In Which Our Heroine Avoids Elvis

14 March 2004

So I finished drafting "Carter Hall Recovers the Puck" yesterday morning, and we got cleaned up and headed out to brunch with Stella, Mike, Roo, and Matt-from-Pittsburgh. The stuffed triceratops, now named Tri, was apparently a big hit with the Roo, second only to the excitement of having carpet in the wee hours of the morning. (I really wish I knew what was going on in those little heads sometimes. They've had carpet for awhile, from what I understand.) Good time at brunch, some interesting tidbits shared, and it fortified us for what was to come next.

Mark and I braved Bigdale on a Saturday.

Oh, we are brave. Oh, the better part of courage is foolishness. Bigdale. Mall of America. On a Saturday. Noooooo no no no no, foolish mortals. Well. But we needed a water softener, and I was not entirely convinced that all spring clothing this year stinks. The answer on that one is, not quite. Some of it stinks only for me. If you have the coloration to wear extremely pale blues or bright yellows and not fade into the background, you can cobble together enough garments not to have to go naked. Or if you like red and don't already have much of it. Or if your taste is significantly different from mine, or if you want clothes for a different age group or sex or category than mine. (I don't know, maybe the petites have great stuff this year. Maybe the larger women's clothes are fabulous. I saw bright pink in the windows of Torrid and Lane Bryant, though, so I do not hold out hope on that last one.)

I got two sweaters for $10 each, not what we went for but a good deal for next year. (Or this morning: it's flurrying again.) I got pants for $19.50 -- argh! Because the Limited is a bunch of jerks who hate me personally. When Mom and I were shopping at Bigdale before Christmas, we went to the Limited. They told us of their new theory: they were going to name the different cuts of pants they carry, and I could just go try them on, find out which cut fits me, and then buy that in different styles/colors/fabrics. Fabulous. They actually had one that fit me: I was an Avery size 2 regular length. Hurray! I got a pair of grey pants for Christmas. All was well. (Again for British readers: trousers. Slacks. Sorry.)

So when I got there yesterday, I saw other names written on their wall displays. Not Avery. I found a sad little rack of the grey pants I already own. Eventually I found two more sad little racks, one khaki and one black. On sale for $19.50 per pair. I had a sinking feeling. "Oh, they're phasing the Avery fit out," said the sales clerk. "But the Aubrey fit should be real similar." See, here's the thing: if you were going for "just try stuff on, and the fit should be sort of similar," why did you taunt me with this name thing? Why tell me that I would just be able to come back and buy pants in different styles and colors, only to yank it out from under my feet? Why why why? Do you see why I say these people have a personal vendetta against me? They didn't discontinue the other fits! Just mine! Argh!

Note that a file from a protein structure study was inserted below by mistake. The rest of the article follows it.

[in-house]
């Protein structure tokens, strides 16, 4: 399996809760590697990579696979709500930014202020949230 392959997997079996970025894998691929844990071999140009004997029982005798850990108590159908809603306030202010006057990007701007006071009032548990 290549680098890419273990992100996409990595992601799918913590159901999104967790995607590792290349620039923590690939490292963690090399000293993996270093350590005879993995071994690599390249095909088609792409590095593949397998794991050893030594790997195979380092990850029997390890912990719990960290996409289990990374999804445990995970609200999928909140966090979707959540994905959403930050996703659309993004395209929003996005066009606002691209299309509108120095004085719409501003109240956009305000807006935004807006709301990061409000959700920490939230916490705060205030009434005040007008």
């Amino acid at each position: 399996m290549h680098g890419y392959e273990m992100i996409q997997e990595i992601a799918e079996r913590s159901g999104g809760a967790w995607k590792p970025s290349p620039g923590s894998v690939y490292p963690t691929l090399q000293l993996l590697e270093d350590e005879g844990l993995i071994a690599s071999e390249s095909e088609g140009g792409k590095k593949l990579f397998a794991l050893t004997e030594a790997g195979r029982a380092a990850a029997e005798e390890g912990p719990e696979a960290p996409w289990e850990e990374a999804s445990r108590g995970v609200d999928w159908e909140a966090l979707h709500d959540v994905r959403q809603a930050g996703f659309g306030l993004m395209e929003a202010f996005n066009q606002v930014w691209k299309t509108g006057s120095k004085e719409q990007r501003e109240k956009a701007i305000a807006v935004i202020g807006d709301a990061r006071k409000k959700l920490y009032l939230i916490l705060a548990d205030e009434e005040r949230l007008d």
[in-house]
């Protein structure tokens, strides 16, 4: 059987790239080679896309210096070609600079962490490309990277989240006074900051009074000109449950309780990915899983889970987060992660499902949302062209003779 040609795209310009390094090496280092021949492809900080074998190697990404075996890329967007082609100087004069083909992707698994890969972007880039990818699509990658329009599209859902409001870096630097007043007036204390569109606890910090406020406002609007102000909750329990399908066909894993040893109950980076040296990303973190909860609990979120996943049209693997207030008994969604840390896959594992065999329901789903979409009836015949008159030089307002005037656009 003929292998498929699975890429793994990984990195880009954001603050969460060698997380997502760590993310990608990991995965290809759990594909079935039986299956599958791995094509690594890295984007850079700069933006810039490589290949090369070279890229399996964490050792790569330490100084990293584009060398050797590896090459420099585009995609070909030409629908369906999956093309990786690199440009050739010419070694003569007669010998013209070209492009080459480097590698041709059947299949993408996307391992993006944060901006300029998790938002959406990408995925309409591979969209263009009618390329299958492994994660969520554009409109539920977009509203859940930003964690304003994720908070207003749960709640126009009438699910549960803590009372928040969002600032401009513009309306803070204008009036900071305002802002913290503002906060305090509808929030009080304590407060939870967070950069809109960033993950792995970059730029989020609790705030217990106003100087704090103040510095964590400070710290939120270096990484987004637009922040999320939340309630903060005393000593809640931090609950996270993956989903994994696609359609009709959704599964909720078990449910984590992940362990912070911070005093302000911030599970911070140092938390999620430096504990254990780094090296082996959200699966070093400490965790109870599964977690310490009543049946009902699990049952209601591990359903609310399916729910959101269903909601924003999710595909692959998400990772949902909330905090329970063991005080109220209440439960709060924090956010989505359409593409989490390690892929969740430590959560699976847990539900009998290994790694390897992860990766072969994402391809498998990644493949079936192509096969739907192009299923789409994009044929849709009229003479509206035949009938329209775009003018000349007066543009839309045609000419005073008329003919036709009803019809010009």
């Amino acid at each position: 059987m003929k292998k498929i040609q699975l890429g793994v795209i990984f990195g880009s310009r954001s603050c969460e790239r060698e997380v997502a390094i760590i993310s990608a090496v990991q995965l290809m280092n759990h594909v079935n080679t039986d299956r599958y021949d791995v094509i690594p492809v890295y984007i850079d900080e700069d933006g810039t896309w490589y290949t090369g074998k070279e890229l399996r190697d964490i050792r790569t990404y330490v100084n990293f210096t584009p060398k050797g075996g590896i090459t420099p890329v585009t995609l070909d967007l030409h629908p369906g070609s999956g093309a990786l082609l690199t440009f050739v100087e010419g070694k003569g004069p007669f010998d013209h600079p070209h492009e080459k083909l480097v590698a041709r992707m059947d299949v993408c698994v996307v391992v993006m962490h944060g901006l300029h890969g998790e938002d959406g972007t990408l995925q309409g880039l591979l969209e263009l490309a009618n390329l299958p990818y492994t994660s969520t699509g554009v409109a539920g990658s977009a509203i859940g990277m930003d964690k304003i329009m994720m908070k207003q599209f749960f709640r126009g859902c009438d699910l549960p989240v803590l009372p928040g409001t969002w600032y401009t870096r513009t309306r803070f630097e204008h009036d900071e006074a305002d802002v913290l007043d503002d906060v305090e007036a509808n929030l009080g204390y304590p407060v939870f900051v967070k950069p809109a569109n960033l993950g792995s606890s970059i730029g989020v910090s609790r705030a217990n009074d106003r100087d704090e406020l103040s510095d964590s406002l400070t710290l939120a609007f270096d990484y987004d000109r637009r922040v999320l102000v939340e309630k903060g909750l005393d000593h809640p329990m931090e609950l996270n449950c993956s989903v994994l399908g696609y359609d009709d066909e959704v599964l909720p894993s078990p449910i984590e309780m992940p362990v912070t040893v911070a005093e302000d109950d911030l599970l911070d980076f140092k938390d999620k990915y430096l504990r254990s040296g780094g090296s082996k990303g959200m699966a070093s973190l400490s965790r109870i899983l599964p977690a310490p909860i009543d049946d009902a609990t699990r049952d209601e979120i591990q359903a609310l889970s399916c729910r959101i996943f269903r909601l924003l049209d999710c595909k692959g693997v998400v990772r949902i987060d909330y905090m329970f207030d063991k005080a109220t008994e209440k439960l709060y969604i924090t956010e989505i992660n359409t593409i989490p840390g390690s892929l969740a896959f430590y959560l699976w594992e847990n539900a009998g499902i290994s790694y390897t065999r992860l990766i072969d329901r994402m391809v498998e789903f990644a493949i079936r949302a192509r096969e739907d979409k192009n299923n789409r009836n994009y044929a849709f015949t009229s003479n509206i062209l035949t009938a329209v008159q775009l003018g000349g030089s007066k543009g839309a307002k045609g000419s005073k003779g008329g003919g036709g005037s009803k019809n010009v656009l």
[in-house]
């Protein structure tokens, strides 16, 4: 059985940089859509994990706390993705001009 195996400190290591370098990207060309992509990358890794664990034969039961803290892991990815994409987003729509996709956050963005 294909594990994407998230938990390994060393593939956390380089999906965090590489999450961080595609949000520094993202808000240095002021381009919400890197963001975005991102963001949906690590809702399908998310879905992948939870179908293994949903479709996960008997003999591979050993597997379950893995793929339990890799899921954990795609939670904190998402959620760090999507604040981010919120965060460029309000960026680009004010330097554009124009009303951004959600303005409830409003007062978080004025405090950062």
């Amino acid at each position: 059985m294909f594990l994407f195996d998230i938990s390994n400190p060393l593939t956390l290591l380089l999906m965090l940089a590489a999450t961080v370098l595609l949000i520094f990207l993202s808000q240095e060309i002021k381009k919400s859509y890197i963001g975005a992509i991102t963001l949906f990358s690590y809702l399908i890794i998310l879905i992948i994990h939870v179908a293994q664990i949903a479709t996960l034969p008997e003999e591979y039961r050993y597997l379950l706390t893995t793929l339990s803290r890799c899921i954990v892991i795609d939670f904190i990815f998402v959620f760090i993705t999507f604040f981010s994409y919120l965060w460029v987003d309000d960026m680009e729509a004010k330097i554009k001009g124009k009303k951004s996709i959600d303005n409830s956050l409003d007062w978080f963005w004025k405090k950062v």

The real scariness of Bigdale had nothing to do with pants, though. Oh dear. There was, in one corner, an Irish folk band. This was not a rockin'-out-the-reels kind of an Irish folk band. This was a quiet-and-mournful kind of Irish folk band by nature. With the amps cranked up beyond the distortion point. So pleasant. So charming. And then, halfway down one of the corridors from them, there was a stage with series of Elvis impersonators in some kind of contest. Also cranked up past the distortion point. And some of them knew fewer of the words to the songs they were singing than I do, and I don't even like Elvis. Also you would walk past Elvii in the middle of your normal shopping. Because Bigdale isn't scary enough.

At least we have some cheap clothes and a water softener on the way. And Mark got some tea. Still. It is to shudder.

So. Yeah. I finished reading Two-Bit Heroes (fun, light fantasy/SF) and went on to Kij Johnson's Fudoki. I think I may have misjudged The Fox Woman (misinterpreting a deep appreciation for textiles as a shallow appreciation for Japanese culture), so we'll see if I feel significantly differently about Fudoki. It's worth a shot, at least, from the library. I'm going to have a lot of stuff to renew from the library this time around: the Ash books ate my brain, and I wanted to read some of the stuff I borrowed from Stella, too. They have convenient online renewals. Yay.

I edited up a bit of "Carter Hall Recovers the Puck," checking for proximate repetitions and dropped references/plot points. I noticed in myself an unfortunate tendency to have people charge down the ice, and tried to remove it. I worked on the Not The Moose. It was a fine evening. After the Elvises and the overloud Irish band and the clothing debacle, quiet and home was what I needed. And today, too, with the wind rattling the windows: we'll go to church and come home again and stay warm and dry and Elvis-free.

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